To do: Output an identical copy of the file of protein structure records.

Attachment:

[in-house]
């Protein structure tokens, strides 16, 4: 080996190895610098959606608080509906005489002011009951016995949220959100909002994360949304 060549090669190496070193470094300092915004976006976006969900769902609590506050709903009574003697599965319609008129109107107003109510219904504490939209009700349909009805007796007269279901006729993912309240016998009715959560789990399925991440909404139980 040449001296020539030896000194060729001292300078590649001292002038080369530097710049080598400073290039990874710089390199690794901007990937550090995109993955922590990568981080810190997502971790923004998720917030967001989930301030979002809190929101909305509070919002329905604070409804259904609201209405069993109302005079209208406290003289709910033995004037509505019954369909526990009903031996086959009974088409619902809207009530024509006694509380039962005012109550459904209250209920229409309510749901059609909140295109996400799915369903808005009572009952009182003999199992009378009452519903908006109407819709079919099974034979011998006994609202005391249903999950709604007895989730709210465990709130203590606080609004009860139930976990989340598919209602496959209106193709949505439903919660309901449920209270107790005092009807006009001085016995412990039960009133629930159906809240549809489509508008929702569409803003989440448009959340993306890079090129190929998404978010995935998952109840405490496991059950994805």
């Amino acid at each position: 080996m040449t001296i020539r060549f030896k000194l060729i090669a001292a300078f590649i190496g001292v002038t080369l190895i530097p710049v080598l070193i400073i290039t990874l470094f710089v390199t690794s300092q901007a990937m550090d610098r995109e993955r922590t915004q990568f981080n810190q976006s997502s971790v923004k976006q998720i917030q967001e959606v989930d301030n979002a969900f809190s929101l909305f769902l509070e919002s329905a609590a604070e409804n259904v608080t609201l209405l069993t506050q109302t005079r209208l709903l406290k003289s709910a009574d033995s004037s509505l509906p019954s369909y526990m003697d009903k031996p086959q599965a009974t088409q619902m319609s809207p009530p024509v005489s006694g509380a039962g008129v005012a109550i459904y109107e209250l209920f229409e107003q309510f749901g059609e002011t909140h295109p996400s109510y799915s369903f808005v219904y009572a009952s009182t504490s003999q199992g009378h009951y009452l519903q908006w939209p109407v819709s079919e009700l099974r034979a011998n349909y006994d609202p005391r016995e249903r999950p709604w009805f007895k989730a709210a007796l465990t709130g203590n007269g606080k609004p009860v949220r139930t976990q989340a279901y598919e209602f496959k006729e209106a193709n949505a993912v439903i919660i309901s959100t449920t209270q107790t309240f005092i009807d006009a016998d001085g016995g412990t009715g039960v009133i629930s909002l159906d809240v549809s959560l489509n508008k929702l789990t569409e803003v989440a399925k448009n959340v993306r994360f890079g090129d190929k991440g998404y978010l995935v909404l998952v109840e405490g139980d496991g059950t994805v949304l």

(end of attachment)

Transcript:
[in-house]
């Protein structure tokens, strides 16, 4: 080996190895610098959606608080509906005489002011009951016995949220959100909002994360949304 060549090669190496070193470094300092915004976006976006969900769902609590506050709903009574003697599965319609008129109107107003109510219904504490939209009700349909009805007796007269279901006729993912309240016998009715959560789990399925991440909404139980 040449001296020539030896000194060729001292300078590649001292002038080369530097710049080598400073290039990874710089390199690794901007990937550090995109993955922590990568981080810190997502971790923004998720917030967001989930301030979002809190929101909305509070919002329905604070409804259904609201209405069993109302005079209208406290003289709910033995004037509505019954369909526990009903031996086959009974088409619902809207009530024509006694509380039962005012109550459904209250209920229409309510749901059609909140295109996400799915369903808005009572009952009182003999199992009378009452519903908006109407819709079919099974034979011998006994609202005391249903999950709604007895989730709210465990709130203590606080609004009860139930976990989340598919209602496959209106193709949505439903919660309901449920209270107790005092009807006009001085016995412990039960009133629930159906809240549809489509508008929702569409803003989440448009959340993306890079090129190929998404978010995935998952109840405490496991059950994805």
């Amino acid at each position: 080996m040449t001296i020539r060549f030896k000194l060729i090669a001292a300078f590649i190496g001292v002038t080369l190895i530097p710049v080598l070193i400073i290039t990874l470094f710089v390199t690794s300092q901007a990937m550090d610098r995109e993955r922590t915004q990568f981080n810190q976006s997502s971790v923004k976006q998720i917030q967001e959606v989930d301030n979002a969900f809190s929101l909305f769902l509070e919002s329905a609590a604070e409804n259904v608080t609201l209405l069993t506050q109302t005079r209208l709903l406290k003289s709910a009574d033995s004037s509505l509906p019954s369909y526990m003697d009903k031996p086959q599965a009974t088409q619902m319609s809207p009530p024509v005489s006694g509380a039962g008129v005012a109550i459904y109107e209250l209920f229409e107003q309510f749901g059609e002011t909140h295109p996400s109510y799915s369903f808005v219904y009572a009952s009182t504490s003999q199992g009378h009951y009452l519903q908006w939209p109407v819709s079919e009700l099974r034979a011998n349909y006994d609202p005391r016995e249903r999950p709604w009805f007895k989730a709210a007796l465990t709130g203590n007269g606080k609004p009860v949220r139930t976990q989340a279901y598919e209602f496959k006729e209106a193709n949505a993912v439903i919660i309901s959100t449920t209270q107790t309240f005092i009807d006009a016998d001085g016995g412990t009715g039960v009133i629930s909002l159906d809240v549809s959560l489509n508008k929702l789990t569409e803003v989440a399925k448009n959340v993306r994360f890079g090129d190929k991440g998404y978010l995935v909404l998952v109840e405490g139980d496991g059950t994805v949304l």